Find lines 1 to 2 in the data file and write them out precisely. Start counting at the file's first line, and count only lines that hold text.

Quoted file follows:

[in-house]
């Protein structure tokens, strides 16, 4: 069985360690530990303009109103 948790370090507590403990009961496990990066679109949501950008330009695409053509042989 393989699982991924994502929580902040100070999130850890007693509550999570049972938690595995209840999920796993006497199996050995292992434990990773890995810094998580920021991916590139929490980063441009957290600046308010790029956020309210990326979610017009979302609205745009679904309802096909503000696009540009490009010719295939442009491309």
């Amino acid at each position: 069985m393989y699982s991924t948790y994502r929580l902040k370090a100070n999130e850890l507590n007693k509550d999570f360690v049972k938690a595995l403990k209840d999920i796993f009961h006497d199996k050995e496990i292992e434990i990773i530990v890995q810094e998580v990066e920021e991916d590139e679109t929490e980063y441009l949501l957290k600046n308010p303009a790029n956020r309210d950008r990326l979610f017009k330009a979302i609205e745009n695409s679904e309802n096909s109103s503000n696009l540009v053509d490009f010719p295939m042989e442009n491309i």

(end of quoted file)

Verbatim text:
[in-house]
């Protein structure tokens, strides 16, 4: 069985360690530990303009109103 948790370090507590403990009961496990990066679109949501950008330009695409053509042989 393989699982991924994502929580902040100070999130850890007693509550999570049972938690595995209840999920796993006497199996050995292992434990990773890995810094998580920021991916590139929490980063441009957290600046308010790029956020309210990326979610017009979302609205745009679904309802096909503000696009540009490009010719295939442009491309």